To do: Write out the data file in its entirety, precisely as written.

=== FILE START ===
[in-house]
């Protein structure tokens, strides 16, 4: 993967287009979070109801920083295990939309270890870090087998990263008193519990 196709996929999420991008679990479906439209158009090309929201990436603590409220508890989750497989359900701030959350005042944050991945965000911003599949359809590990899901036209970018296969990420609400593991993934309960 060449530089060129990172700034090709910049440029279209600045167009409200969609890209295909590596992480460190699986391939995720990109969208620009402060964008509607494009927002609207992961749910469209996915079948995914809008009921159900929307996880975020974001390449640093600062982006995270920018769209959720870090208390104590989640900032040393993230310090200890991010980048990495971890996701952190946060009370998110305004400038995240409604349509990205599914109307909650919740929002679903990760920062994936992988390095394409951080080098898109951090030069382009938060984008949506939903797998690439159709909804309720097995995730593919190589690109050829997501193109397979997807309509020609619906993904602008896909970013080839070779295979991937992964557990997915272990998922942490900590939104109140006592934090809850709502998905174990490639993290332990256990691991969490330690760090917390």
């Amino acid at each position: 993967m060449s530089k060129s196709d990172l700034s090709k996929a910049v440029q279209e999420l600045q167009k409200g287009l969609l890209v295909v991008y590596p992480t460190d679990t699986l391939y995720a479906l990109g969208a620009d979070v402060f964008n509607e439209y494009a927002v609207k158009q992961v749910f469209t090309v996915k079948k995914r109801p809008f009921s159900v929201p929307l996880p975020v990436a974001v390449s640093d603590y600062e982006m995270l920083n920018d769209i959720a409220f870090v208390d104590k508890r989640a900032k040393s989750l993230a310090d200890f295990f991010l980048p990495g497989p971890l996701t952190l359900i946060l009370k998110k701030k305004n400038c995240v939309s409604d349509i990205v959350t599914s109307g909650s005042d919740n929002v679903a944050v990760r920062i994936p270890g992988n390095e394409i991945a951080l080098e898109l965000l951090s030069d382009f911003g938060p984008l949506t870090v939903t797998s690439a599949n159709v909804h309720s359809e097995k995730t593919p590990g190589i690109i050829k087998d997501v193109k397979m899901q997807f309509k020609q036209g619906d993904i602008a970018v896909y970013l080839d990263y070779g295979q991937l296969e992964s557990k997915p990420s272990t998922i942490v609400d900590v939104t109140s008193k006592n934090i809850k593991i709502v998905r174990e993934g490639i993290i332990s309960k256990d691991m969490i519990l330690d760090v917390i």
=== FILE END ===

[in-house]
């Protein structure tokens, strides 16, 4: 993967287009979070109801920083295990939309270890870090087998990263008193519990 196709996929999420991008679990479906439209158009090309929201990436603590409220508890989750497989359900701030959350005042944050991945965000911003599949359809590990899901036209970018296969990420609400593991993934309960 060449530089060129990172700034090709910049440029279209600045167009409200969609890209295909590596992480460190699986391939995720990109969208620009402060964008509607494009927002609207992961749910469209996915079948995914809008009921159900929307996880975020974001390449640093600062982006995270920018769209959720870090208390104590989640900032040393993230310090200890991010980048990495971890996701952190946060009370998110305004400038995240409604349509990205599914109307909650919740929002679903990760920062994936992988390095394409951080080098898109951090030069382009938060984008949506939903797998690439159709909804309720097995995730593919190589690109050829997501193109397979997807309509020609619906993904602008896909970013080839070779295979991937992964557990997915272990998922942490900590939104109140006592934090809850709502998905174990490639993290332990256990691991969490330690760090917390």
């Amino acid at each position: 993967m060449s530089k060129s196709d990172l700034s090709k996929a910049v440029q279209e999420l600045q167009k409200g287009l969609l890209v295909v991008y590596p992480t460190d679990t699986l391939y995720a479906l990109g969208a620009d979070v402060f964008n509607e439209y494009a927002v609207k158009q992961v749910f469209t090309v996915k079948k995914r109801p809008f009921s159900v929201p929307l996880p975020v990436a974001v390449s640093d603590y600062e982006m995270l920083n920018d769209i959720a409220f870090v208390d104590k508890r989640a900032k040393s989750l993230a310090d200890f295990f991010l980048p990495g497989p971890l996701t952190l359900i946060l009370k998110k701030k305004n400038c995240v939309s409604d349509i990205v959350t599914s109307g909650s005042d919740n929002v679903a944050v990760r920062i994936p270890g992988n390095e394409i991945a951080l080098e898109l965000l951090s030069d382009f911003g938060p984008l949506t870090v939903t797998s690439a599949n159709v909804h309720s359809e097995k995730t593919p590990g190589i690109i050829k087998d997501v193109k397979m899901q997807f309509k020609q036209g619906d993904i602008a970018v896909y970013l080839d990263y070779g295979q991937l296969e992964s557990k997915p990420s272990t998922i942490v609400d900590v939104t109140s008193k006592n934090i809850k593991i709502v998905r174990e993934g490639i993290i332990s309960k256990d691991m969490i519990l330690d760090v917390i």